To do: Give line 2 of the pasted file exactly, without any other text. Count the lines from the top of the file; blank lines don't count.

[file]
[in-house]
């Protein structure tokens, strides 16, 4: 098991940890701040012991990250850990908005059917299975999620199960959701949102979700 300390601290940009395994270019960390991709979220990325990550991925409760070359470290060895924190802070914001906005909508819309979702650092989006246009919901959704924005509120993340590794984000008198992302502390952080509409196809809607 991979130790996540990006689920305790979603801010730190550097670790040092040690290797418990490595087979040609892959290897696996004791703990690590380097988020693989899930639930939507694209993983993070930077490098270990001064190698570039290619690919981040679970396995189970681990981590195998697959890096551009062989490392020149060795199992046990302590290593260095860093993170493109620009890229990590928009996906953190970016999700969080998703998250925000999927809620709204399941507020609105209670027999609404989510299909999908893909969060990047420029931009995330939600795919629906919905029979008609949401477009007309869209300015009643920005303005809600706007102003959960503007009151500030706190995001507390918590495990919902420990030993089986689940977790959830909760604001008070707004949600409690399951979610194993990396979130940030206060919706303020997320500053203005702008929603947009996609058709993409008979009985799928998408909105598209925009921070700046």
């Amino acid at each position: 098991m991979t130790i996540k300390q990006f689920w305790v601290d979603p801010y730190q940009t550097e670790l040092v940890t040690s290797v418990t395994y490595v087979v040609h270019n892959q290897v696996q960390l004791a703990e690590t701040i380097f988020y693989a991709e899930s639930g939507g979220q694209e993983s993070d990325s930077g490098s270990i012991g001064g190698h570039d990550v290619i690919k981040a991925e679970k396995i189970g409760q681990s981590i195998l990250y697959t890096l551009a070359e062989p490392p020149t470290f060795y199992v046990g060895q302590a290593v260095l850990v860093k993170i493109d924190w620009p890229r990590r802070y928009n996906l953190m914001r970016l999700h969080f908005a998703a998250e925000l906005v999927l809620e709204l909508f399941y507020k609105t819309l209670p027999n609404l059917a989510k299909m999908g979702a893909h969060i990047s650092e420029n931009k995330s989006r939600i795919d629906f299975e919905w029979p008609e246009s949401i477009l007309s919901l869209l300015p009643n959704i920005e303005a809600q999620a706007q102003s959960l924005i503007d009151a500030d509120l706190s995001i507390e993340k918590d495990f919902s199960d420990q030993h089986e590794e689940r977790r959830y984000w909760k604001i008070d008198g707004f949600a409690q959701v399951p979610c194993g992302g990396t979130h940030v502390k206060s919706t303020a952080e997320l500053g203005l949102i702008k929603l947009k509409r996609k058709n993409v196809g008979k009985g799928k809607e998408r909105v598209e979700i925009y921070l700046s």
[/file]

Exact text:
């Protein structure tokens, strides 16, 4: 098991940890701040012991990250850990908005059917299975999620199960959701949102979700 300390601290940009395994270019960390991709979220990325990550991925409760070359470290060895924190802070914001906005909508819309979702650092989006246009919901959704924005509120993340590794984000008198992302502390952080509409196809809607 991979130790996540990006689920305790979603801010730190550097670790040092040690290797418990490595087979040609892959290897696996004791703990690590380097988020693989899930639930939507694209993983993070930077490098270990001064190698570039290619690919981040679970396995189970681990981590195998697959890096551009062989490392020149060795199992046990302590290593260095860093993170493109620009890229990590928009996906953190970016999700969080998703998250925000999927809620709204399941507020609105209670027999609404989510299909999908893909969060990047420029931009995330939600795919629906919905029979008609949401477009007309869209300015009643920005303005809600706007102003959960503007009151500030706190995001507390918590495990919902420990030993089986689940977790959830909760604001008070707004949600409690399951979610194993990396979130940030206060919706303020997320500053203005702008929603947009996609058709993409008979009985799928998408909105598209925009921070700046």